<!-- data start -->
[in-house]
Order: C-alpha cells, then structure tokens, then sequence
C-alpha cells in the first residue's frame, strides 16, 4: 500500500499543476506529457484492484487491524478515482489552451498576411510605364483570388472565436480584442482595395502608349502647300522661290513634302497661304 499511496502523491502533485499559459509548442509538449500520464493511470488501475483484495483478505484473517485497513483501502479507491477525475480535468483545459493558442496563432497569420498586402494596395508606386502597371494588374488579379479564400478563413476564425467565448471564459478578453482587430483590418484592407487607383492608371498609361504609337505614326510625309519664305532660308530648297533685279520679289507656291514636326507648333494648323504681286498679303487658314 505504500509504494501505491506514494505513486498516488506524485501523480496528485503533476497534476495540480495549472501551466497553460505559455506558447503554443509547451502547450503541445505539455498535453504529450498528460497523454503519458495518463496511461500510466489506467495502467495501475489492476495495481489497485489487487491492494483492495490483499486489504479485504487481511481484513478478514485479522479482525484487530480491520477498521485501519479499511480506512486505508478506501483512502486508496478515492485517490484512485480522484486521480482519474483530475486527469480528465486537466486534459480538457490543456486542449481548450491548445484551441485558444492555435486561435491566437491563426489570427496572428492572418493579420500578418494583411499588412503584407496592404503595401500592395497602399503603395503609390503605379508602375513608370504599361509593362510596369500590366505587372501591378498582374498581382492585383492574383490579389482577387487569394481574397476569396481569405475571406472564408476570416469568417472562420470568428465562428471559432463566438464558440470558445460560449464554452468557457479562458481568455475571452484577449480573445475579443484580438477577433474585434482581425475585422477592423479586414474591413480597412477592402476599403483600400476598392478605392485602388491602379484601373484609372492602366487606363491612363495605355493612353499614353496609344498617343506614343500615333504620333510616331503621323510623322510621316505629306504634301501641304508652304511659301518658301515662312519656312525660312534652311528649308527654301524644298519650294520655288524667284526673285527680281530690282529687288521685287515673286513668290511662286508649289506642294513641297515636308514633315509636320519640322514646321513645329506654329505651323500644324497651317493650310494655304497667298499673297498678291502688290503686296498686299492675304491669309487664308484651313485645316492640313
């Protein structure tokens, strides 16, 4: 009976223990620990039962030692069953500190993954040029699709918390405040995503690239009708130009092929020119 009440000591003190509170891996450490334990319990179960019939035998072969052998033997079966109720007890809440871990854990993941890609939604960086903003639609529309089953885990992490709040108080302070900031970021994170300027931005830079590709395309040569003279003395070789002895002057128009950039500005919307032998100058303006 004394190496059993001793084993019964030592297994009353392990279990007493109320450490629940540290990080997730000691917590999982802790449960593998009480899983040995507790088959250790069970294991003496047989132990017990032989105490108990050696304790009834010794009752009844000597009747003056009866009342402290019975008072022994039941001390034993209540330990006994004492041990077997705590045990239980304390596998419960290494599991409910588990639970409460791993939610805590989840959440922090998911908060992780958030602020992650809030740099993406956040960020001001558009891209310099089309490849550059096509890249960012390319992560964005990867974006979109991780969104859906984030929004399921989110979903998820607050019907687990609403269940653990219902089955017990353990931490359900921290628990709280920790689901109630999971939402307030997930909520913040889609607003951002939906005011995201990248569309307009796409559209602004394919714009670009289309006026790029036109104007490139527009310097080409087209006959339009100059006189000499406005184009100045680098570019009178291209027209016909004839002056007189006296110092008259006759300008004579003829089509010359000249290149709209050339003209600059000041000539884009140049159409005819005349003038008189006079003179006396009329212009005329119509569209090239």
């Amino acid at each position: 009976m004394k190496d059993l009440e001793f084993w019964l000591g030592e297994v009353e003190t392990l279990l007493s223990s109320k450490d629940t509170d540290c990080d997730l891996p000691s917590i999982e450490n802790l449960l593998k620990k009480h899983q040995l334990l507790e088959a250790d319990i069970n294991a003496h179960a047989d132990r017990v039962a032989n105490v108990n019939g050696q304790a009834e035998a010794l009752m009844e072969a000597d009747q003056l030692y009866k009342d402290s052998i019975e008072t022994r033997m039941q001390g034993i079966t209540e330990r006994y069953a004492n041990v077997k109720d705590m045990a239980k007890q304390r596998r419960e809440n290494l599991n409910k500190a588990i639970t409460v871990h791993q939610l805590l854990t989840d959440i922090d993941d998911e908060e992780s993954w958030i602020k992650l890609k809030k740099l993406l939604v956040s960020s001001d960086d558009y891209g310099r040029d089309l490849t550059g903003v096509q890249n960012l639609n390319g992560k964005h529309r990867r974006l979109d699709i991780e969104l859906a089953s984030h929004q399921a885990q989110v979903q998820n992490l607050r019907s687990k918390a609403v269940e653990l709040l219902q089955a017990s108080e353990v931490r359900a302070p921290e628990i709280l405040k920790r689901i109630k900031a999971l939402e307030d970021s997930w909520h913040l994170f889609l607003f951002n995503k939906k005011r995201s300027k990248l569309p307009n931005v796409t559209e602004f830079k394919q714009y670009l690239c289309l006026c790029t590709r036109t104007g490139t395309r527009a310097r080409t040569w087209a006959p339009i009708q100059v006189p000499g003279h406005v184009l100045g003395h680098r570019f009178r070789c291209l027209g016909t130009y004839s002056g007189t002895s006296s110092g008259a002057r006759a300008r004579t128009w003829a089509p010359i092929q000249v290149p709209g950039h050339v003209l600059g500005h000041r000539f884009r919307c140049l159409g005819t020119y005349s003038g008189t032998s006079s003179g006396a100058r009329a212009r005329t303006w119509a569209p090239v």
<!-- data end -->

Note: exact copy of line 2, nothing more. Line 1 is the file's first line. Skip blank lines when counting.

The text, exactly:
Order: C-alpha cells, then structure tokens, then sequence